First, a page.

When you sustain an injury at work, you are entitled to worker's compensation as per your state's requirements. However, some there are several federal acts that work to protect your rights if you have been injured at particular jobs. These include the Black Lung Benefit Act, the Federal Employees' Compensation Act, the Federal Employer's Liability Act, the Federal Jones Act, and the Longshore and Harbor Worker Compensation Act. This article provides an overview of these acts, and a brief explanation of when injuries may deserve more than just workers' comp.
Black Lung Benefit Act (BLBA). Because of the terrible damages accrued by coal miners in their chosen field, the worker's compensation is federally regulated. Breathing coal dust causes things like pneumoconiosis, or black lung disease. This horrid illness can completely disable a person. For those who are wholly unable to work due to black lung disease, BLBA gives monthly monetary assistance to the victim and the victim's family, as well as providing medical benefits. Because black lung is so deadly, BLBA can also offer payments to the survivors of a miner who died of pneumoconiosis.
Federal Employees' Compensation Act (FECA). Normally, worker's compensation is regulated by the state in which the person holds a job. However, for people employed by the federal government, comp is outlined by FECA. Like most types of worker's comp, FECA allocates wage-loss payments in cases of disability, as well as medical benefits and some rehabilitation. Like BLBA, FECA also details survivor benefits if the wage-earner died and left behind dependents.
Federal Employer's Liability Act (FELA). FELA is specifically for injuries that happen to people who work in the railroad industry. With FELA, railway workers actually have to prove that their injury was caused by negligence on behalf of the railroad company. It is only after negligence has been proven that the injured party can earn full worker's compensation, which is usually more than state-regulated comp.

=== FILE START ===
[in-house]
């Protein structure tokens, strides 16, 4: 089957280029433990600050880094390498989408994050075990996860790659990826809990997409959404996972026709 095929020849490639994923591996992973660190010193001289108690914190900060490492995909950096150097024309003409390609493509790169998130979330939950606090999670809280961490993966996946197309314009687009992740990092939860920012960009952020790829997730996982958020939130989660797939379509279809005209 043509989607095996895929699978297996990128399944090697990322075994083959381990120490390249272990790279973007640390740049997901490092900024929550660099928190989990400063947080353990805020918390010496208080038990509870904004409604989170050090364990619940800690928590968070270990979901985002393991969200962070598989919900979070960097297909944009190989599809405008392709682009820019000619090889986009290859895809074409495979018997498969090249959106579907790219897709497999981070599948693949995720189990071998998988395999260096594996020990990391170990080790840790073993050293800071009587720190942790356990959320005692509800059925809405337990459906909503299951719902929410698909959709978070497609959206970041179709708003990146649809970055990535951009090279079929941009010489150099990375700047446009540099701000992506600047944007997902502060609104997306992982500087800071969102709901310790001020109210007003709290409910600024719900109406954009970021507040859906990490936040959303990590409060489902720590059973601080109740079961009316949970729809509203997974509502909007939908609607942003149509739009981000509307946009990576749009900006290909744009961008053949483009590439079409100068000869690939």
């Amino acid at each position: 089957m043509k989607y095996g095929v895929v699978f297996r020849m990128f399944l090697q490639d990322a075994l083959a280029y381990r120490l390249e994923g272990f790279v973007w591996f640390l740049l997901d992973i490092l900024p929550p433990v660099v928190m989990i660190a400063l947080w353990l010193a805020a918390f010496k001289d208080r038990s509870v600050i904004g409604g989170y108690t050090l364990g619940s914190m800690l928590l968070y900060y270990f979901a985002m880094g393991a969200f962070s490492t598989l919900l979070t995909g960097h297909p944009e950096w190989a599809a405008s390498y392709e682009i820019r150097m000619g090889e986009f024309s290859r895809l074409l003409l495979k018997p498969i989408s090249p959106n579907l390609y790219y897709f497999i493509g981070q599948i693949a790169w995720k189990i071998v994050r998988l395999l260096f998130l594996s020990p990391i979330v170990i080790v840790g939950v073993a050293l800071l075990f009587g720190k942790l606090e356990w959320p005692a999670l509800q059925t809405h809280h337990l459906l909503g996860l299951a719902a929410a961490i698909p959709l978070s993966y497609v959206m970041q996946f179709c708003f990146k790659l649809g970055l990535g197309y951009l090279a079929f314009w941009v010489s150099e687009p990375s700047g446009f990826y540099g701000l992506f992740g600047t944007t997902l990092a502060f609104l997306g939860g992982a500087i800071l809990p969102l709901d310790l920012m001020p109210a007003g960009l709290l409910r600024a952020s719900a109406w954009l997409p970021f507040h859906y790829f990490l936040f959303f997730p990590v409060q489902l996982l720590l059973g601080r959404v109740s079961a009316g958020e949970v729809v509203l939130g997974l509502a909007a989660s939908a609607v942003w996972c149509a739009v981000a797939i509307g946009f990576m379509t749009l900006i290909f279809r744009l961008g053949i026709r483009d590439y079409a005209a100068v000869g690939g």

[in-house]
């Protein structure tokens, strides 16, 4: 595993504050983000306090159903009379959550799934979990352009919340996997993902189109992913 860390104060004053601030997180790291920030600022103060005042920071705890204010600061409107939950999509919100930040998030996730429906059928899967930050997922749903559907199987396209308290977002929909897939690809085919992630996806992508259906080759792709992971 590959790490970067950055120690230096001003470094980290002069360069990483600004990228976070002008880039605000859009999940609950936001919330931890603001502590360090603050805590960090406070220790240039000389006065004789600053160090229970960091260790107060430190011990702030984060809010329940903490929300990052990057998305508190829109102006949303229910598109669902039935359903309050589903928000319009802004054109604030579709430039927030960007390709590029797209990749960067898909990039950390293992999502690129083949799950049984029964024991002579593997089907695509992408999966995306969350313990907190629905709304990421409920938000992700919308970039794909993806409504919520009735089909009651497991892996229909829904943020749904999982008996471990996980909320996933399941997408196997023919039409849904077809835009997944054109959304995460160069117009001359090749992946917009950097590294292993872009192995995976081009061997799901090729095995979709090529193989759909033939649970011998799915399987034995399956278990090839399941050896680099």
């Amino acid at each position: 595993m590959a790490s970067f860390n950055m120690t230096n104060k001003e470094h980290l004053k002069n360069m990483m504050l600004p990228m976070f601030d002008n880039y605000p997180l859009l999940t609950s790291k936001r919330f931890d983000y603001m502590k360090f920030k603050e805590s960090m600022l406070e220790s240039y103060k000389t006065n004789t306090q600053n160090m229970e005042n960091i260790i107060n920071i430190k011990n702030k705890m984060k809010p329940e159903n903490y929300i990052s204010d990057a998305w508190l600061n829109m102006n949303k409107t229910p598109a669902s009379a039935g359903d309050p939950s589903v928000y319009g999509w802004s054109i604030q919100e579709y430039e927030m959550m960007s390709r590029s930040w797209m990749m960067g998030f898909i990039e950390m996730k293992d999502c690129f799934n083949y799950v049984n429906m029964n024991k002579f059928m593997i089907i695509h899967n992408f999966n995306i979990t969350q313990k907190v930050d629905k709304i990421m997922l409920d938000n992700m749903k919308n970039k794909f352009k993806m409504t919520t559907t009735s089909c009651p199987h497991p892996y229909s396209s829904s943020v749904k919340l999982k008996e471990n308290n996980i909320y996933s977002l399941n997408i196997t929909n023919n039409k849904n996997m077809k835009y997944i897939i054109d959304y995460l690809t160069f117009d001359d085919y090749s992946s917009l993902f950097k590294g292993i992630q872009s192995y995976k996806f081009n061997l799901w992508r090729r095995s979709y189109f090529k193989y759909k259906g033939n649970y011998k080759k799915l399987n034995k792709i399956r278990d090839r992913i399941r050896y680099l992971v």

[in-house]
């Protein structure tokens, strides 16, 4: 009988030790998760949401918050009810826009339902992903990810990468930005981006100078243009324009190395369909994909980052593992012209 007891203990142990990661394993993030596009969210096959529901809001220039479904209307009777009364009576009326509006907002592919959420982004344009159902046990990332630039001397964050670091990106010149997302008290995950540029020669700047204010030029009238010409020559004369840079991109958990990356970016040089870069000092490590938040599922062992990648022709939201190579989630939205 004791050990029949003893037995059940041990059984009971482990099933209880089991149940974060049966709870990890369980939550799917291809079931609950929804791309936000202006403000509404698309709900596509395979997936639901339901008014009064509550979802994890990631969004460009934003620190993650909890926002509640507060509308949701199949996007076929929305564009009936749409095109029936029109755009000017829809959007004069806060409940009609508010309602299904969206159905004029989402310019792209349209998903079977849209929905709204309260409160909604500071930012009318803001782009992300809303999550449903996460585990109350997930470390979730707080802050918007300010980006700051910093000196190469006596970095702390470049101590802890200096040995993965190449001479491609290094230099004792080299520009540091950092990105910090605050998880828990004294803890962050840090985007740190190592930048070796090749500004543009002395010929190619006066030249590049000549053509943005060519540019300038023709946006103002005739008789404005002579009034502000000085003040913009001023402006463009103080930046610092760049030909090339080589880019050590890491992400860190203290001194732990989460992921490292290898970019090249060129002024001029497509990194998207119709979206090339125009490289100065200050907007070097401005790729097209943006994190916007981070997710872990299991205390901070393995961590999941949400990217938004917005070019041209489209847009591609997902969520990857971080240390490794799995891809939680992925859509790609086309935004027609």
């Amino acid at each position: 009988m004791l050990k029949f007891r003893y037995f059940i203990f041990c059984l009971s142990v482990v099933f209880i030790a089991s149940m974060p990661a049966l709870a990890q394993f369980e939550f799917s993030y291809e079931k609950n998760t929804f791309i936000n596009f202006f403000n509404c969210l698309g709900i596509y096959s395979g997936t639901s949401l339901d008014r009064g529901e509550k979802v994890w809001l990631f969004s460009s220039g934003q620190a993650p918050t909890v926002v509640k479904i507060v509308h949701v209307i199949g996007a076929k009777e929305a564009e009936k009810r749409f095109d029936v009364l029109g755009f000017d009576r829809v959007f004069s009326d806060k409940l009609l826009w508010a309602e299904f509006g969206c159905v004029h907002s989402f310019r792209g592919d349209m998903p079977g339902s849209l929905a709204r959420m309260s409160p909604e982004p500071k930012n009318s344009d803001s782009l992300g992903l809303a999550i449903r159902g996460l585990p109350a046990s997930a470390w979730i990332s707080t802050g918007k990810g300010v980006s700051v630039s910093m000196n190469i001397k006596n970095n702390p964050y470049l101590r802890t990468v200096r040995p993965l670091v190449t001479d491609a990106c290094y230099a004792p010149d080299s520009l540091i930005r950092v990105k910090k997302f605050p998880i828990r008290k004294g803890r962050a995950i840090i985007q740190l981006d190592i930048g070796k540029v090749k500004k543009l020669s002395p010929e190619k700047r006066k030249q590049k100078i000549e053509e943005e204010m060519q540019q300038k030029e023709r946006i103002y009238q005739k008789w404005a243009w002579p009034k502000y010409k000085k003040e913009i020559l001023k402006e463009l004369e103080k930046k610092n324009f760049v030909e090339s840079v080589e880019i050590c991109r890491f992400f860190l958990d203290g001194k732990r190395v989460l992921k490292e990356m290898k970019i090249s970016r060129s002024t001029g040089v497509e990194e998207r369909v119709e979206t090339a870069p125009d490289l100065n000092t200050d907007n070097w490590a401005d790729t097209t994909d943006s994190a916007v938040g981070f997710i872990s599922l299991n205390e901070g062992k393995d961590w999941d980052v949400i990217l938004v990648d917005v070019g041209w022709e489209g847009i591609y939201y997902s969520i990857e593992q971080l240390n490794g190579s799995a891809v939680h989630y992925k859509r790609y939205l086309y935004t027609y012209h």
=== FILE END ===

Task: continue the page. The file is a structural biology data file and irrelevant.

Federal Jones Act. The Jones Act protects people involved with work in bodies of water, such as a crewman on a boat or someone who works on oil drilling rigs. This applies to both the ocean and inland river workers. Like FELA, injured parties must prove negligence before they can be fully compensated. If found negligent, the employee's company must pay for medical bills and also allowances while the person is unable to work.
Longshore and Harbor Worker Compensation Act (LHWCA). Basically an extension of the Jones Act, the LHWCA provides benefits to workers that are not covered by the Jones Act. This includes compensation for both injury and disease that occur as a result of working on navigable waters.
Usually, a person can obtain financial help if they are injured on a job. However, sometimes injuries are beyond regular, expected occurrences. If someone acts negligently and causes you to sustain an injury, this can count as personal injury where you can sue for more monetary assistance.
For more information on personal injury law, check out the Phoenix personal injury law experts at the law firm of Haralson, Miller, Pitt, Feldman & McAnally, P.L.C. today.